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Living together and opposite sex marriage: legal differences

This information applies to Scotland

This item is about the legal differences between marriage and living together. This information is for opposite sex couples. For information on same sex couples see Living together and same sex marriage: legal differences.

You can use this item to direct you to the key areas of law which are affected by living together and marriage.

Many of the areas covered here are complex and you may also require specialist advice from, for example, a Citizens Advice Bureau - where to get advice.

Living together

Although there is no specific legal definition of living together, it generally means to live together as a couple without being married. Living together with someone is sometimes called cohabitation. In different areas of the law, living together means different things and gives different rights.

Irregular marriages

The term 'common-law' husband or wife is often used but has no legal standing. It is a common misunderstanding that a couple will have established a 'common-law marriage' after living together for a period of time. This is not the case. Common-law marriage does not exist in Scotland. There was a type of irregular marriage called 'marriage by cohabitation with habit and repute' which could apply to couples who have lived together and were thought to be married. This was rarely used in practice and except for very particular circumstances was abolished by the Family Law (Scotland) Act 2006. Only irregular marriages established before 4 May 2006 will be recognised.

If you want to prove that your relationship (which began before 4 May 2006) is a 'marriage by cohabitation with habit and repute' you will need to consult a solicitor for advice on how to do this.

Cohabitation contracts

If you wish to formalise aspects of your status with a partner you can draw up a cohabitation contract or living together agreement which outlines the rights and obligations you have towards each other.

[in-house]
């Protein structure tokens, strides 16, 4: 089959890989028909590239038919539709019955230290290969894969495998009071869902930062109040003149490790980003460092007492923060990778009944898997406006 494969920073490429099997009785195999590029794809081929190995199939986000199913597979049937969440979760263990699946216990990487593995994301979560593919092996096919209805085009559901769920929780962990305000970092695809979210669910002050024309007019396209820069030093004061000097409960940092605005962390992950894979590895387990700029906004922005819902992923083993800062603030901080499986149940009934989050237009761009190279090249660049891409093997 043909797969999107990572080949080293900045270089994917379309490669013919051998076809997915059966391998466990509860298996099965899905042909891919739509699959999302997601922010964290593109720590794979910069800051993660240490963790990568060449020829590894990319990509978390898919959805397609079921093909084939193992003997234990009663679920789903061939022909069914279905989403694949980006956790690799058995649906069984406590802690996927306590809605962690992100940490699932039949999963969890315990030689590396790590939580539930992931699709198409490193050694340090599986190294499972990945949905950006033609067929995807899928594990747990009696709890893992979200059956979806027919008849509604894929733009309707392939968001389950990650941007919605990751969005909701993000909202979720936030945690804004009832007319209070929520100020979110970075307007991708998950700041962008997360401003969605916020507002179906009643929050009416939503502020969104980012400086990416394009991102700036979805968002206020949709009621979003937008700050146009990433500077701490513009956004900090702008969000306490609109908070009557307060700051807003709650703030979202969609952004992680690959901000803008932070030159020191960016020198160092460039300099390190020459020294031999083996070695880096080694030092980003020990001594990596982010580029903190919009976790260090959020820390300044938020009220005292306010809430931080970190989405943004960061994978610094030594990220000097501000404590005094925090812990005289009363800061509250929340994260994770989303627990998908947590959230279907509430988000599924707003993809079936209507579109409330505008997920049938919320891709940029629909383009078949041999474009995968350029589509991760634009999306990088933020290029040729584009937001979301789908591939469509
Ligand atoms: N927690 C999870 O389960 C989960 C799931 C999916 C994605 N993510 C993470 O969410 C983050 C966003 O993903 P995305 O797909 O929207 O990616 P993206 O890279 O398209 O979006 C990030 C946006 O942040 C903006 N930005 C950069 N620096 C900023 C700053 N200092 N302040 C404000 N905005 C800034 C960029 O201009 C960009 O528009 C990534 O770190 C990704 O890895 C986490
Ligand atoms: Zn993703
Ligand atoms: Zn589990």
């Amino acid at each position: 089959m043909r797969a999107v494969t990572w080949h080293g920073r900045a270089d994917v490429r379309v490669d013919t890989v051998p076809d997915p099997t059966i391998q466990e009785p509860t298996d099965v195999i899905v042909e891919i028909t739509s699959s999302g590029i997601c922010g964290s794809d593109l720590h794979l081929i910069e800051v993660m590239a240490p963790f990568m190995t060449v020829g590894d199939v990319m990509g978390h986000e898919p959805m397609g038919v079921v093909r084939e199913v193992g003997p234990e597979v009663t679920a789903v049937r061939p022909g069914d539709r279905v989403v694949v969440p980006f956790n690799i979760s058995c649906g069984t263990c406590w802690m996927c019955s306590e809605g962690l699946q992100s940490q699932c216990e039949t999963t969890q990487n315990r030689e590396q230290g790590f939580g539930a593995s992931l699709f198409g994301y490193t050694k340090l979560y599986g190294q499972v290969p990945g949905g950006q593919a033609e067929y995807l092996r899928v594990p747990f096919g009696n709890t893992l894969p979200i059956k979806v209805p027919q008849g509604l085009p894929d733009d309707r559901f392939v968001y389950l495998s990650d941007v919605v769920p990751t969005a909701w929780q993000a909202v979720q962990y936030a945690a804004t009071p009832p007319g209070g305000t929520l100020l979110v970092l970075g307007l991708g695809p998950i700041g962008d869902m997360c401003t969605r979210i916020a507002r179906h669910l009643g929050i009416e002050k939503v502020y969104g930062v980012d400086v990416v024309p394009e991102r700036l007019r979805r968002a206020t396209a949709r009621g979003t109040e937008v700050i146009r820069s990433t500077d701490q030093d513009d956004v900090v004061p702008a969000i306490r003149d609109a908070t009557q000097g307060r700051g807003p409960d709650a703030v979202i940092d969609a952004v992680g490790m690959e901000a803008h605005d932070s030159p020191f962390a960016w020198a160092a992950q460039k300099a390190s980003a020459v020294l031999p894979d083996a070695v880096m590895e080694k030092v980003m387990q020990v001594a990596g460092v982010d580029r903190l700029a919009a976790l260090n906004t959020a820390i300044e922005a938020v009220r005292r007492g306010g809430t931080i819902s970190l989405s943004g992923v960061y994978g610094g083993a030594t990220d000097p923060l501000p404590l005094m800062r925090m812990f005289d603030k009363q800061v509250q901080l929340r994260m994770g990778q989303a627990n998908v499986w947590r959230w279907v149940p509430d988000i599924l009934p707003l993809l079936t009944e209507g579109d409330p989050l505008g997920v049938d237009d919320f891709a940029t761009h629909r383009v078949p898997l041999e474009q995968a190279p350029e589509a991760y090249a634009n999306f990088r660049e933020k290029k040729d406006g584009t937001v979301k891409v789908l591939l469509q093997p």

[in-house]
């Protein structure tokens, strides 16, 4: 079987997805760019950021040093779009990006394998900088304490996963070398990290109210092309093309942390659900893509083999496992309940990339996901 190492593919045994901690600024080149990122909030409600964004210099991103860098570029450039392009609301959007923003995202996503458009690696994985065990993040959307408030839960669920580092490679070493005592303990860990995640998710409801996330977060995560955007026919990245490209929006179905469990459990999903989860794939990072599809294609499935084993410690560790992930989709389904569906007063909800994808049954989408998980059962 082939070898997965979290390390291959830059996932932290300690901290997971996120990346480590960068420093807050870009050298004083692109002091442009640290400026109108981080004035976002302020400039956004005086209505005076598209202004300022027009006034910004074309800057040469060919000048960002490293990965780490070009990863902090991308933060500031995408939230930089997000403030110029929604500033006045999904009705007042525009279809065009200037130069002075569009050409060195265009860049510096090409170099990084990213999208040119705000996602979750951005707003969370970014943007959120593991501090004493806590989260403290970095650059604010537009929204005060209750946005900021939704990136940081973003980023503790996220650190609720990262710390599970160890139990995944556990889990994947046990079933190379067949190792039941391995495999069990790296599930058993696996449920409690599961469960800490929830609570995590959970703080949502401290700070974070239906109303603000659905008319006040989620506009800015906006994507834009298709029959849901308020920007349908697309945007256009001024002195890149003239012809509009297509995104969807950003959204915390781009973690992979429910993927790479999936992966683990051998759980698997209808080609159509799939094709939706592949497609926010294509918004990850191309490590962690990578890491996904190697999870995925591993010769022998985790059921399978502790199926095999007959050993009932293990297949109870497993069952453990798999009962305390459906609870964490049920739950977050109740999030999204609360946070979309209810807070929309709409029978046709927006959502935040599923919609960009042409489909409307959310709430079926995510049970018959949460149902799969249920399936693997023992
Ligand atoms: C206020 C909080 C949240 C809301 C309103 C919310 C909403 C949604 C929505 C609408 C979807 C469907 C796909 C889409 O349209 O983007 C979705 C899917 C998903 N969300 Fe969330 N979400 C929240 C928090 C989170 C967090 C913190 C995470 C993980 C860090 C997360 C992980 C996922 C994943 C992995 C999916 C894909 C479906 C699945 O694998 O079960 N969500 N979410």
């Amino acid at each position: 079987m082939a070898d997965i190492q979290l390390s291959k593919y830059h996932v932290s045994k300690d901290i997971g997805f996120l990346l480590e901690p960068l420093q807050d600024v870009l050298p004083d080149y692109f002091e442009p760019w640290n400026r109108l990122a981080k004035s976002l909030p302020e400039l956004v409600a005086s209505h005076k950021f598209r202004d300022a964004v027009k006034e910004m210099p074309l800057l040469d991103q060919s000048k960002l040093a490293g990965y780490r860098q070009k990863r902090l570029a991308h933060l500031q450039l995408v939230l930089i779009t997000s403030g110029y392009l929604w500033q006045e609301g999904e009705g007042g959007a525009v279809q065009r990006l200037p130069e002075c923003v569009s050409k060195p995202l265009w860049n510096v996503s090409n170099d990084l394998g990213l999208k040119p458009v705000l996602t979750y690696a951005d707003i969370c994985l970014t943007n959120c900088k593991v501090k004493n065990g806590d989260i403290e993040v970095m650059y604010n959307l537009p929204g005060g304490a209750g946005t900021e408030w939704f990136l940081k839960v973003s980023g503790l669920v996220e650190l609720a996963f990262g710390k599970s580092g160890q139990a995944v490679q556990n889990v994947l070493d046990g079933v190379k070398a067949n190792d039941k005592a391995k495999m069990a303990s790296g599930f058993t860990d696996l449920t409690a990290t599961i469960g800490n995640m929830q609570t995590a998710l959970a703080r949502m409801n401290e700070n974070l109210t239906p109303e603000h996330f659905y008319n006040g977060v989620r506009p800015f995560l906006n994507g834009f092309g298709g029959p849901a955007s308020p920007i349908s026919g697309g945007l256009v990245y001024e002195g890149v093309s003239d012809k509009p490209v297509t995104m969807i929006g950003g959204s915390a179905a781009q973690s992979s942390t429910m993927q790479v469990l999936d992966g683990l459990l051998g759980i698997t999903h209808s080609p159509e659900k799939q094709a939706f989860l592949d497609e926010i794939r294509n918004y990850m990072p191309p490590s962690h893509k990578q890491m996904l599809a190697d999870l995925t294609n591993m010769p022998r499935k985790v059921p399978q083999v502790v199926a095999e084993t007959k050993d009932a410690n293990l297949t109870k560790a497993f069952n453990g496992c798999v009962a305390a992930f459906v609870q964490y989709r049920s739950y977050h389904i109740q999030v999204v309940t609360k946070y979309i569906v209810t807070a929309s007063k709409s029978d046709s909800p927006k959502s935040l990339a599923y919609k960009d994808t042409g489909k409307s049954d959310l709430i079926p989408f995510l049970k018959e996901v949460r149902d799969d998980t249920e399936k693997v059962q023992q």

A cohabitation contract may be difficult to enforce legally, particularly while you are still together. However a contract may be useful to remind you of your original intentions, or if you split up.

Marriage

For a marriage that takes place in Scotland to be recognised as valid, it must meet certain conditions, for example, that there was a ceremony, that both partners were of an age to marry.

Evidence of marriage

You can prove that a marriage exists by a:-

  • certified copy of an entry in a register of marriages
  • marriage certificate or similar document issued under the law of the country where the marriage took place
  • declarator of marriage which can be granted by the Court of Session in cases where the marriage is ‘irregular’ and based on cohabitation.

When does a marriage end

Once a legitimate marriage ceremony has been performed in the United Kingdom the marriage remains legally valid, regardless of whether you live together, until a court formally ends it.

For further information about divorce, see Getting divorced.

Children

Name of child

Living together

If you are an unmarried mother, you can choose and change your child’s first name or surname. You may choose to give your child your partner’s surname.

If you are an unmarried father, you only have a right to choose or change your child’s name if you have acquired parental responsibilities and rights towards your child by:-

  • jointly registering the birth of your child with your child's mother on or after 4 May 2006; or
  • entering into a parental agreement with your child's mother; or
  • obtaining a court order giving you parental responsibilities and rights.

If more than one person has parental responsibilities and rights towards a child they must all agree on the choice or change of the child's name.

Marriage

The parents of a child must agree on the choice or change of the child’s name. A child does not have to have the father’s surname.

Status of the father

Living together

A man is presumed to be the father of a child if his name is on the birth certificate. The mother’s consent or a court order declaring him to be the father is required for him to put his name on the birth certificate.

Marriage

A husband is presumed to be the father of his wife’s child. He has a right to enter his name on the child’s birth certificate.

Nationality of the child

Living together

The rules about the nationality of children are complicated. A child’s nationality may be affected by either or both their natural parents’ nationality. A child’s nationality may also depend on where and when they were born.

If you are worried about nationality or immigration status you should consult an experienced adviser for example, at a Citizens Advice Bureau - where to get advice.

More about immigration.

Marriage

The rules about the nationality of children are complicated. A child’s nationality may be affected by either or both their parents’ nationality. A child’s nationality may also depend on where and when they were born.